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Bolivia: The Class of 2011

The end of 2011, brings with it the end of another school year and the graduation of five of CEAA’s students. Ernesto, Fabian, Carlos, José and Zenón have spent the last three years learning how to look after cows, when to harvest honey, what diseases a citrus tree may develop and most importantly, that everything starts with a business plan.

Bolivia: A Day in the Life of a CEAA student.

We had a very exciting few days last week as a wave of potential new students arrived at the school to take part in ‘taster days’. We invited teenagers from Tarairi and the surrounding communities to visit us and experience a few hours in the life of a CEAA student. This gave us the chance to show off what a great place the school is, the skills our students can learn and to encourage attendance for 2012. 

Bolivia: La Gran Feria de Negocios - Market Day at CEAA.

On Sunday 30th October, the school opened its doors to the people of Tarairi and other nearby communities for the second annual ‘Feria de Negocios’. This was an opportunity to show off the school, the products it produces and the achievements of the pupils. It was also a chance to eat some excellent food, listen to some great music and share experiences with fellow producers.

BOLIVIA: How Not to Milk a Cow

Thursday 13th October 2011

My first week in Bolivia has been a whirlwind of activity and new faces, human and animal. Now, as I settle in to the vida tranquilla and slowly begin to find the heat slightly more bearable, I thought an update was in order.

Two new arrivals and some hail

So you thought that it did not get cold in southern Bolivia! Well, our thermometer proves you wrong, as does the hail that nearly broke the sheet on top of our greenhouse in July! A lack of heating and a broken shower led to us spending much of the middle two weeks of July hiding in our kitchen, wrapped in blankets and huddled round the stove. Or a fire outdoors.

DIY!

1st June 2010- When all else fails, do it yourself.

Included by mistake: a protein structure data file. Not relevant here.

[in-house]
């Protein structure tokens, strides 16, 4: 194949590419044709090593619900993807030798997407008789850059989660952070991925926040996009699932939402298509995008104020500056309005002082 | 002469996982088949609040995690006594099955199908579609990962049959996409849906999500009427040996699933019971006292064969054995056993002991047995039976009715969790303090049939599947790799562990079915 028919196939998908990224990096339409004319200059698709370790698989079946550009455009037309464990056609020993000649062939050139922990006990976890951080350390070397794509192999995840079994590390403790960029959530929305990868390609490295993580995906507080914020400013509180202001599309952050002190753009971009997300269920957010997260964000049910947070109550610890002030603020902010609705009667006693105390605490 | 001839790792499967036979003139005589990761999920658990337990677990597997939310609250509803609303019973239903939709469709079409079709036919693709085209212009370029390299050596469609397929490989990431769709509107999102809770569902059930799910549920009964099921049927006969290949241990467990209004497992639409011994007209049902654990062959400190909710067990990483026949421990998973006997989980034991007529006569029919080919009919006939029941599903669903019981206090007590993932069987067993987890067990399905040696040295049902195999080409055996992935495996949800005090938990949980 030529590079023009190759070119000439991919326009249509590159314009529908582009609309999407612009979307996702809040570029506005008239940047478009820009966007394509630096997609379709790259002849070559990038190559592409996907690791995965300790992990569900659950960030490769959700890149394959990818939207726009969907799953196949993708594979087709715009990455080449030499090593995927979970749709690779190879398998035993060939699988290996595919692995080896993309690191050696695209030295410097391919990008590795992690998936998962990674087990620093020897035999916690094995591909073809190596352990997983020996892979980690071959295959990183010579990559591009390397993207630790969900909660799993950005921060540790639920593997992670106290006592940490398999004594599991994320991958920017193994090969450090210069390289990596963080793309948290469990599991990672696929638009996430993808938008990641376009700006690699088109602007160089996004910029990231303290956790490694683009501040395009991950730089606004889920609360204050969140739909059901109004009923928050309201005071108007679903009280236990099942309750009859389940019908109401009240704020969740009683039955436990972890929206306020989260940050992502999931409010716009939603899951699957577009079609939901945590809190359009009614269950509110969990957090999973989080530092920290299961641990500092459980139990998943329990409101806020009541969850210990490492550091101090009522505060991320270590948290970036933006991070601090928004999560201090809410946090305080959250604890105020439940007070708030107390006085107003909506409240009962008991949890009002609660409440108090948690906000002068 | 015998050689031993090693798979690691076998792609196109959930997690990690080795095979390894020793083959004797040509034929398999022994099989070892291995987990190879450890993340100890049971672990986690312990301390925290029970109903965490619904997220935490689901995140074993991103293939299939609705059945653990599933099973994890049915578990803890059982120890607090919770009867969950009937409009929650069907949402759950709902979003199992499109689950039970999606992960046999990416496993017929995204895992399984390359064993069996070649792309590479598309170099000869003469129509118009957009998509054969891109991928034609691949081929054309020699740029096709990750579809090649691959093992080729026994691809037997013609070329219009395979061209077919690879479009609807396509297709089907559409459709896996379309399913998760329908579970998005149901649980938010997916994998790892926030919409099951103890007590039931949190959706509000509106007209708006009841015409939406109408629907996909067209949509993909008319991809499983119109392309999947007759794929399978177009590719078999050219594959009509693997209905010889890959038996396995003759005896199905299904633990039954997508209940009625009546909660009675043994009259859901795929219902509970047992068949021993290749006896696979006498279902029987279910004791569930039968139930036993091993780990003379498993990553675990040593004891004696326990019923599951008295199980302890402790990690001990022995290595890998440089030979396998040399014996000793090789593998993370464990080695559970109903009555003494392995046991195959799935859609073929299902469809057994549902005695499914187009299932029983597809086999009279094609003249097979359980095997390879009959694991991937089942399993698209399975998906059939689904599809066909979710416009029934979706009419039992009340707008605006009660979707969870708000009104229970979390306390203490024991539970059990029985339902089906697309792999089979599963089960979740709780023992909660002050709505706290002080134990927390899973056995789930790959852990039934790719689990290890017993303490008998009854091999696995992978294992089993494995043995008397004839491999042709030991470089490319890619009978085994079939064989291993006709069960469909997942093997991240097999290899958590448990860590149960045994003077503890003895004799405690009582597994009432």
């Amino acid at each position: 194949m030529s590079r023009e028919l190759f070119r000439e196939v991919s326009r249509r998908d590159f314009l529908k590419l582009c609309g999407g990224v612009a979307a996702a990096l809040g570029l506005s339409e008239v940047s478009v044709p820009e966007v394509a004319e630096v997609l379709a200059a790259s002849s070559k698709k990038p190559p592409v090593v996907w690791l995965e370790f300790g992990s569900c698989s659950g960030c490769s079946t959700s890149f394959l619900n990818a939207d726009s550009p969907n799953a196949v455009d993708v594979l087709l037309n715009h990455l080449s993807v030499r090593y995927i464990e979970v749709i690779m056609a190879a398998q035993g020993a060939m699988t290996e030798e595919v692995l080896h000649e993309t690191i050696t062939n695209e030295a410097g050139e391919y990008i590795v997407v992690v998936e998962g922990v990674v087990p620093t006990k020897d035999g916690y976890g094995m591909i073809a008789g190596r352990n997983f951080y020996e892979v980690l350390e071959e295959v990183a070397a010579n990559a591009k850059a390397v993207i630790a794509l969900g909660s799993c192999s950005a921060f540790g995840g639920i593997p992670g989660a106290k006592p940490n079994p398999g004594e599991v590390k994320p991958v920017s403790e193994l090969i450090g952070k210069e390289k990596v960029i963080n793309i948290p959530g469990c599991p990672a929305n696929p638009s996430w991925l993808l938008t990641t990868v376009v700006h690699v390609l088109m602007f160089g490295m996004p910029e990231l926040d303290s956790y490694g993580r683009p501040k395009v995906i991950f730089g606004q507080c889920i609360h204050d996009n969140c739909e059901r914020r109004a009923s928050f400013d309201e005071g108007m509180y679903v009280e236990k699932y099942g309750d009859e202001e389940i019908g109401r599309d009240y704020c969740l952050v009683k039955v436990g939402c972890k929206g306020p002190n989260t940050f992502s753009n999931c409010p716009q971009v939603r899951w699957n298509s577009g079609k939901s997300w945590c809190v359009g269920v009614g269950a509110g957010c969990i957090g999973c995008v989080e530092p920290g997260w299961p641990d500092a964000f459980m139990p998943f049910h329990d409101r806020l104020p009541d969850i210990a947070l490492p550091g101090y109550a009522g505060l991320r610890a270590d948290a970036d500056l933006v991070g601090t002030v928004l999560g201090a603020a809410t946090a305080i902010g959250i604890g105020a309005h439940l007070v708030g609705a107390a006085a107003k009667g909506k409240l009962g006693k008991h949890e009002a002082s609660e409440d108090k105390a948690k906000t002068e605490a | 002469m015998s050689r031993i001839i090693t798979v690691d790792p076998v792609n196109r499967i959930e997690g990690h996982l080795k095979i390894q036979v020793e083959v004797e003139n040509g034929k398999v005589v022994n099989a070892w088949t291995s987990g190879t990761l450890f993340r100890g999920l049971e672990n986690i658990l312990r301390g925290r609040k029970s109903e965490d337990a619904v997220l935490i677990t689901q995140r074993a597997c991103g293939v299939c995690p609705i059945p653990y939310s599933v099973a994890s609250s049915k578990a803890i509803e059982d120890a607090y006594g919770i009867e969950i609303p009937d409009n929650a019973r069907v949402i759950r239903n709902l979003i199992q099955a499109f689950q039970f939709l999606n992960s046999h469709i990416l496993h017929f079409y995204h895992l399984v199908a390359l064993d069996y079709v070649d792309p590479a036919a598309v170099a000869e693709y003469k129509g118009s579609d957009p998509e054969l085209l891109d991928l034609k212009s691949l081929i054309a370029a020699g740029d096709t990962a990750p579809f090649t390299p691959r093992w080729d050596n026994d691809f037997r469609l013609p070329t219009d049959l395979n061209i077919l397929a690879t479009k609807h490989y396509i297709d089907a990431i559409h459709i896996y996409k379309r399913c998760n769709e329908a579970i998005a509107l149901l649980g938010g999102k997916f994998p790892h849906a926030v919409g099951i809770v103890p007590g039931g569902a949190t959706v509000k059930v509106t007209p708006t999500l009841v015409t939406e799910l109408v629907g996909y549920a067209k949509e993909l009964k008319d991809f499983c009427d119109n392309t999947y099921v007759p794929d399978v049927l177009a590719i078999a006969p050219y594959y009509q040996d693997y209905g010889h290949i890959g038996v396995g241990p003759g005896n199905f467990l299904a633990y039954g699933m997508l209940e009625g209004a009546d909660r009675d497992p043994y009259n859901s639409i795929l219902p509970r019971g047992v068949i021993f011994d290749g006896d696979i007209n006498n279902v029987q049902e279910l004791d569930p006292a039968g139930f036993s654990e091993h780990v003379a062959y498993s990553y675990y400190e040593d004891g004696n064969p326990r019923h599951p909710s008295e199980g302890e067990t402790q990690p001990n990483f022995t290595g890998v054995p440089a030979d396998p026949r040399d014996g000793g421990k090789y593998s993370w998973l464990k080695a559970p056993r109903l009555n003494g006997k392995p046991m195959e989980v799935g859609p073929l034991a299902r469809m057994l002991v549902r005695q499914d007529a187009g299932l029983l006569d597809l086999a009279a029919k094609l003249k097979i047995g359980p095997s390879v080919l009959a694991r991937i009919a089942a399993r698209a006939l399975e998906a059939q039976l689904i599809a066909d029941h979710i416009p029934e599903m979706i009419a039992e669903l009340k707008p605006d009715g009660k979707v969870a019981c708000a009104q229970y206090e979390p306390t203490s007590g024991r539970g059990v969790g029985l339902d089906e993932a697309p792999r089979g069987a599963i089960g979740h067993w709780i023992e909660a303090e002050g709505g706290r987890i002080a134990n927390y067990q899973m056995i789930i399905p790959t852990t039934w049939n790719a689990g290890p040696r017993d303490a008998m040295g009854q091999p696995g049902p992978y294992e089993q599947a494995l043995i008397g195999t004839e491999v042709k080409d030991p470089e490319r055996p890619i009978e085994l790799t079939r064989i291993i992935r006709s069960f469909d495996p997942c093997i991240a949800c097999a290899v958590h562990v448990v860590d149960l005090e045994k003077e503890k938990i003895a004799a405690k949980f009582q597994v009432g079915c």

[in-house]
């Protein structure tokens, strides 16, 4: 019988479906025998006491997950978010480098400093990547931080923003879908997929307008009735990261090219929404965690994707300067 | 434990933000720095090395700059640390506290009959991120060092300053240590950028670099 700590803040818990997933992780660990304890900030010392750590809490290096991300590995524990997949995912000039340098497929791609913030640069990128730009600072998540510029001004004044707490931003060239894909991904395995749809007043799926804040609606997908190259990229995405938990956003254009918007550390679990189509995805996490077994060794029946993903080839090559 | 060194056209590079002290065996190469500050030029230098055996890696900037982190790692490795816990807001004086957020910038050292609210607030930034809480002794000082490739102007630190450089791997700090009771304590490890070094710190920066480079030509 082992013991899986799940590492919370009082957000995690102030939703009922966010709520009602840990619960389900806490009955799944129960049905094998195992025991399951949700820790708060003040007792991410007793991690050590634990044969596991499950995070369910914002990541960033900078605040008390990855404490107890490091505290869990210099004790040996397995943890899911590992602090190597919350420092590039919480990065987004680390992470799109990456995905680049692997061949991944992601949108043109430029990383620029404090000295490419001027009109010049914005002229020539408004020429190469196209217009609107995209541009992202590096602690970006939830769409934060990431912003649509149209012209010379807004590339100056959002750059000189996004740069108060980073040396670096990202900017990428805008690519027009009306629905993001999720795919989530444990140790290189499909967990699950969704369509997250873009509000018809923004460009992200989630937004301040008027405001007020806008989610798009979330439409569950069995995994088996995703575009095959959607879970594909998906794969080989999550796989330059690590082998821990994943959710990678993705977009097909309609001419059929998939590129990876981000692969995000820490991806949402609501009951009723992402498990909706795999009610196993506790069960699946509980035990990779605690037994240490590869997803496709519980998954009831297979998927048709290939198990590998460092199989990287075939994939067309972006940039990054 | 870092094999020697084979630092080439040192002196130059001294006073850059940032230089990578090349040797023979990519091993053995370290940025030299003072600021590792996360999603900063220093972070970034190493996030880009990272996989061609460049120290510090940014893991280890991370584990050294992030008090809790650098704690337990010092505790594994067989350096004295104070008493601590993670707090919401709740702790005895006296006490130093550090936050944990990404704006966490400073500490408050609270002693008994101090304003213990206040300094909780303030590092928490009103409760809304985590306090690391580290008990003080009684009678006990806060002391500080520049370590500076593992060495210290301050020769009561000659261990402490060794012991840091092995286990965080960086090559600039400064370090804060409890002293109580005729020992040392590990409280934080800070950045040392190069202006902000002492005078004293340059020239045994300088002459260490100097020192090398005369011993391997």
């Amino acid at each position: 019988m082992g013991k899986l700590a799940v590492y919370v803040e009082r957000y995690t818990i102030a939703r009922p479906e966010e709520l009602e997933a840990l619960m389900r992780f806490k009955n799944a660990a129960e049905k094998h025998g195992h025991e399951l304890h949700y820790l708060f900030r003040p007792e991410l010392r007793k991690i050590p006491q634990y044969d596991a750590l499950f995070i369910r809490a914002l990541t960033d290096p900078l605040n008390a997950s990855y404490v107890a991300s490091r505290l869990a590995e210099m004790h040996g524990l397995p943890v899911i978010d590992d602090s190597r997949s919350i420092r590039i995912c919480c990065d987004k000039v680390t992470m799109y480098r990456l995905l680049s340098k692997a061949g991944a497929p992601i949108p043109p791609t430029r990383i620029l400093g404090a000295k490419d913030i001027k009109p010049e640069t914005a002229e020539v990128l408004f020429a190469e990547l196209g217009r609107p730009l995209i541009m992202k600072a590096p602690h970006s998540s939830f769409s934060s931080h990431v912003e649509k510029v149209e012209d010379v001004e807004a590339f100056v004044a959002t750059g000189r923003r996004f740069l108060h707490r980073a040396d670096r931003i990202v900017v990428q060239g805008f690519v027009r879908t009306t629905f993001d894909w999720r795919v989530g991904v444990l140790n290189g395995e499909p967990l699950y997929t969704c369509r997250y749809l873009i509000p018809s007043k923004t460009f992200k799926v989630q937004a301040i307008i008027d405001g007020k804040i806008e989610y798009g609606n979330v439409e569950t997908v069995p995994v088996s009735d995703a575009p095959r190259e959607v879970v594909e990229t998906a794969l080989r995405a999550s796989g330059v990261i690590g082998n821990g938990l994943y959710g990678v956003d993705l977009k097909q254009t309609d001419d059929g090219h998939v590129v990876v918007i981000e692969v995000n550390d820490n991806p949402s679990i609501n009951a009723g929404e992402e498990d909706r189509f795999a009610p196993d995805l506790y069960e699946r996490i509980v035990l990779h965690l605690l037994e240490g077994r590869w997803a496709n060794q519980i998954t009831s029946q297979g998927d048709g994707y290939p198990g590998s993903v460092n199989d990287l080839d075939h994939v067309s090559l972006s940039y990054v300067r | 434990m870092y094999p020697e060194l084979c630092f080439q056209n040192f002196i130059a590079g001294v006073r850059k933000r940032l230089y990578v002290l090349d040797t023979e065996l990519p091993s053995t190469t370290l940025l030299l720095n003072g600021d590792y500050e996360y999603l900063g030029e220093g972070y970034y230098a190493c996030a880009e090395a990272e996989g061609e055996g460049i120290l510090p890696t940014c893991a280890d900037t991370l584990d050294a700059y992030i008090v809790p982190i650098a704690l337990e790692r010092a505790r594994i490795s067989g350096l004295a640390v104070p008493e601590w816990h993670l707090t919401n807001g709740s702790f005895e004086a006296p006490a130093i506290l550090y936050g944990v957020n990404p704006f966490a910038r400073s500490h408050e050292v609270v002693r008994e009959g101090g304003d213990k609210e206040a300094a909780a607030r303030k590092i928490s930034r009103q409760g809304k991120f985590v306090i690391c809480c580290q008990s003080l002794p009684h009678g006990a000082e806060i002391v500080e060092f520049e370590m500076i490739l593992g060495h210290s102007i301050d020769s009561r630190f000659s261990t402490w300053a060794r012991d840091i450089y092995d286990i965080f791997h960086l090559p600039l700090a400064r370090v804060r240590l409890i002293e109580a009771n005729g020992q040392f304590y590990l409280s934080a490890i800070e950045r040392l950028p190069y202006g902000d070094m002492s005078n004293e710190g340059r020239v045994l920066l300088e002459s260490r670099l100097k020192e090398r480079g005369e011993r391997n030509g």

Starting to build...

11 May 2010- Concrete progress is often hard to come by in the Chaco, but I am happy to report that we have finally begun to build!  The first half of the composting beds is being finished by the third year students, which not only means that we may soon be able to start producing "lombricompost", but also means that they are gaining another useful skill. The second set of beds is also under construction, and one wall has been completed.  The worms have been delivered and are getting used to their new environment, so in a few months we will be ready to harvest the organic fertilizer.

The students are coming!

Sunday, 25 April 2010-After the last, slightly less than optimistic post, I am delighted to be able to say that we have managed to increase student numbers! 4 new additions to the first year, and 4 of the third year students are now regular(ish) attendees, which is helping to give more life to the school. Classes are being given, and the year plan is beginning to advance.

The first year students are currently tending to the vegetable production in the school, and the onion sprouts are growing well, now nearly 15 cm high.
 

My first month in Bolivia

Tuesday, 6 April 2010- I can hardly believe that an entire month has passed already since I first came to the project in Tarairi, the first project officer for a fledgling project. Quite a change from London to the Bolivian Chaco, and not just in terms of temperature!During my first introduction to the school on a hot and dusty Sunday afternoon I was shown the two dairy cows (Mamila and Cleo) and their year old calves, the semi constructed chicken coop, the silos where corn was being stored until the market price would rise, the three functioning beehives which have yet to be harvested, and the 15 beehives which still need to be placed and have their queens installed.

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